Unlike cows, humans lack the enzymes in our saliva and stomach to fully break down and absorb gluten (to be found in wheat, barley and rye) and process it for nutritional use, so parts of the protein just get moved on to the small bowel in relatively large pieces. According to Dr Michelle Pietzak, a celiac expert at the University of Southern California, more than 50 different types of those fragments have been shown to cause adverse reactions in humans. Some people have an allergic reaction, some have celiac disease and some people just do not digest it well.
And this has relevance not just for ordinary mortals, but for endurance athletes, long trained to stoke up on truck loads of wheat based carbs to give them energy. But not so the Garmin-Transitions pro cycling team whose founder and CEO, Jonathan Garmin, much to the horror of his Tour de France team, switched them onto a wheat free diet. Garmin and his exercise physiologist Dr Allan Lim (now with Lance Armstrong’s RadioShack team) believed that gluten was actually responsible for many of the problems with which performance athletes struggle – bloating, stiffness, and gastrointestinal distress – and that their riders would recover better from grueling stages by avoiding wheat. They also knew that the team could get all the carbs they needed by eating other foods. And they were right.
Team leader, Christian Vande Velde, the first team member to go gluten-free, was pleasantly surprised. “I just had all-around better digestion, and digestion is the biggest thing in utilizing the energy I consume.” Teammate Tom Danielson had a similar experience when he started following the diet during the Tour of Missouri in 2008. “My performance really improved a lot — there was definitely a correlation,” says Danielson. “I think that my digestion is better, and because of that my sleep is better and my recovery is better.”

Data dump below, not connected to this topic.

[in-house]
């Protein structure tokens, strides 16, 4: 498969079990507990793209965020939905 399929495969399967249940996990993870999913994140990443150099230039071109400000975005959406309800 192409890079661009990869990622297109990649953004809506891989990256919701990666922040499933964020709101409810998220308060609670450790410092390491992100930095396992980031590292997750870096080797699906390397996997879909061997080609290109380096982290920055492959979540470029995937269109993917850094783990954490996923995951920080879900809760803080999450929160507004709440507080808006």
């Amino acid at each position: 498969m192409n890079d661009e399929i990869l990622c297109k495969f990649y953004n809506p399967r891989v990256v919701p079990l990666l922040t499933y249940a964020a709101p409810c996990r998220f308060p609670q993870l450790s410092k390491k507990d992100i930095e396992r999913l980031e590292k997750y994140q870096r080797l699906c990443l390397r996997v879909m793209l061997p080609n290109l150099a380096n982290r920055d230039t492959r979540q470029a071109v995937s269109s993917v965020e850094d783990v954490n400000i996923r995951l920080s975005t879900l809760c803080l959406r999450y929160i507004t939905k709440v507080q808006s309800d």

Since the energy needs of elite athletes such as Vande Velde and Danielson are immense — in the Tour de France, cyclists will eat as much as 8,000 calories daily, more than three times what a moderately active man needs each day — to ensure that they ate adequately to supply their need, the team hired Colorado chef, Sean Fowler, who owns a restaurant in Spain. Fowler them served poultry and eggs as protein sources, fresh fruits and vegetables for vitamins, and a selection of rice, oats, corn and quinoa for carbs.
Athletes certainly do need carbohydrates, says Leslie Bonci, a sports dietitian for the Milwaukee Brewers. For active sportsmen, she recommends three grams of carbs per pound of body weight per day to maintain the energy substrate.
Jonathan Garmin and Garmin-Transitions’s team’s reliance on vegetables, fruits, lean proteins, and fresh, well-prepared food is universally instructive. Many athletes who stop eating wheat, despite having no real problem digesting gluten, still experience weight loss and performance and digestion benefits from inadvertently dodging other dietary pitfalls. No bread, cookies, or hamburger buns usually translates to less sugar, salt, and processed foods spiked with chemical fillers.
Moreover, the diet does not have to be for always, but for use in periods of intense exertion – although some athletes may feel so much better ‘off the wheat’ that they stick with if even when not on the Tour.
Courtesy of Men’s Journal
Further Reading: Free ebook, Marianna Correa, Gluten Free Cycling Diet.
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